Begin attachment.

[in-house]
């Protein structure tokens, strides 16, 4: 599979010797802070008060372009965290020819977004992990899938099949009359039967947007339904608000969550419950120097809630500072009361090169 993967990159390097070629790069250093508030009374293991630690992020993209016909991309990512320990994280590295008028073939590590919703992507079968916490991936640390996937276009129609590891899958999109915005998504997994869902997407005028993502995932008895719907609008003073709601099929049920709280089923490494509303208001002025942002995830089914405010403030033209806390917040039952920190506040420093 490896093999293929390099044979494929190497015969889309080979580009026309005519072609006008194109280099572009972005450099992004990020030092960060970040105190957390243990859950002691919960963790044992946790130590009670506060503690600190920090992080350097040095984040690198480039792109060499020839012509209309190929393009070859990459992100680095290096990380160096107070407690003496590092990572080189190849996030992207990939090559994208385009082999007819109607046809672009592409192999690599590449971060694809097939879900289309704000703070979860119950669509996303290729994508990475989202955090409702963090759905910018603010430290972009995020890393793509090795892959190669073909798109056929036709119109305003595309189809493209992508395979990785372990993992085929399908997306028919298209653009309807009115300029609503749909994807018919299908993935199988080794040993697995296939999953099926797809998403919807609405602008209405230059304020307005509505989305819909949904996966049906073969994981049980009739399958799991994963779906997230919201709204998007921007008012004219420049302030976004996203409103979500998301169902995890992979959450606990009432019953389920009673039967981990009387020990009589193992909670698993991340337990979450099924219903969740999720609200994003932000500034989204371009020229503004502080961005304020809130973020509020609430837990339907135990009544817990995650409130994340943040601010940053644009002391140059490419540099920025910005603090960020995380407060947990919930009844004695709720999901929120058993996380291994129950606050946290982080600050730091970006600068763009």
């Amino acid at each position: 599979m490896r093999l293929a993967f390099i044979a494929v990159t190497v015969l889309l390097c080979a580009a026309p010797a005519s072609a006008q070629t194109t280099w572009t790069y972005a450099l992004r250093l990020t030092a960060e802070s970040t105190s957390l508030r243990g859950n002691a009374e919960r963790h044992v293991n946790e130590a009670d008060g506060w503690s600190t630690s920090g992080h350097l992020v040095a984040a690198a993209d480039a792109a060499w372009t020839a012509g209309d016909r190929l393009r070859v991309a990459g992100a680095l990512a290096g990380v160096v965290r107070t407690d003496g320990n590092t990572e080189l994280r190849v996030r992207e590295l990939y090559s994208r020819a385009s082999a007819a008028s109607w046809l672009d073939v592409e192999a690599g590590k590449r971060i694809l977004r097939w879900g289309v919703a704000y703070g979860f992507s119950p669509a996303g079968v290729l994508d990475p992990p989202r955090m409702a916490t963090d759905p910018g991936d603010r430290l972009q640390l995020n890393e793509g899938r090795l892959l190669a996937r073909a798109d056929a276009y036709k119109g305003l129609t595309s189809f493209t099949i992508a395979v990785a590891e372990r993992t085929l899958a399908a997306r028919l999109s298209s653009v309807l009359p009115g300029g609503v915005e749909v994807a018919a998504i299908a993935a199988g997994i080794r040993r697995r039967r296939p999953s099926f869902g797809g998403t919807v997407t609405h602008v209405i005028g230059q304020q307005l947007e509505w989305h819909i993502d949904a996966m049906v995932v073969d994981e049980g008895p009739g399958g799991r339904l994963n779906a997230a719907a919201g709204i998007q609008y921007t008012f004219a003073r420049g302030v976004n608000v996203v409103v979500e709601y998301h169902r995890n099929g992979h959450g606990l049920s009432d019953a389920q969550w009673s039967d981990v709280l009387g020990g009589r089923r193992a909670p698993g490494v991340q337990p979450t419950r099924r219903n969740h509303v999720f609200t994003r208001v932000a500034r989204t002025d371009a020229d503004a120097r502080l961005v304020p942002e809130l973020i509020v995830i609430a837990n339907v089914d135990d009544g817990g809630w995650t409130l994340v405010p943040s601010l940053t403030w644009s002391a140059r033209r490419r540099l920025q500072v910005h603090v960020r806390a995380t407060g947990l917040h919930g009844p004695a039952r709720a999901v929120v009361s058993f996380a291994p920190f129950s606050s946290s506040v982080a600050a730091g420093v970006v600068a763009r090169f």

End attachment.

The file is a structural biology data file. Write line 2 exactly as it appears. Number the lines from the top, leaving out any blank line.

């Protein structure tokens, strides 16, 4: 599979010797802070008060372009965290020819977004992990899938099949009359039967947007339904608000969550419950120097809630500072009361090169 993967990159390097070629790069250093508030009374293991630690992020993209016909991309990512320990994280590295008028073939590590919703992507079968916490991936640390996937276009129609590891899958999109915005998504997994869902997407005028993502995932008895719907609008003073709601099929049920709280089923490494509303208001002025942002995830089914405010403030033209806390917040039952920190506040420093 490896093999293929390099044979494929190497015969889309080979580009026309005519072609006008194109280099572009972005450099992004990020030092960060970040105190957390243990859950002691919960963790044992946790130590009670506060503690600190920090992080350097040095984040690198480039792109060499020839012509209309190929393009070859990459992100680095290096990380160096107070407690003496590092990572080189190849996030992207990939090559994208385009082999007819109607046809672009592409192999690599590449971060694809097939879900289309704000703070979860119950669509996303290729994508990475989202955090409702963090759905910018603010430290972009995020890393793509090795892959190669073909798109056929036709119109305003595309189809493209992508395979990785372990993992085929399908997306028919298209653009309807009115300029609503749909994807018919299908993935199988080794040993697995296939999953099926797809998403919807609405602008209405230059304020307005509505989305819909949904996966049906073969994981049980009739399958799991994963779906997230919201709204998007921007008012004219420049302030976004996203409103979500998301169902995890992979959450606990009432019953389920009673039967981990009387020990009589193992909670698993991340337990979450099924219903969740999720609200994003932000500034989204371009020229503004502080961005304020809130973020509020609430837990339907135990009544817990995650409130994340943040601010940053644009002391140059490419540099920025910005603090960020995380407060947990919930009844004695709720999901929120058993996380291994129950606050946290982080600050730091970006600068763009």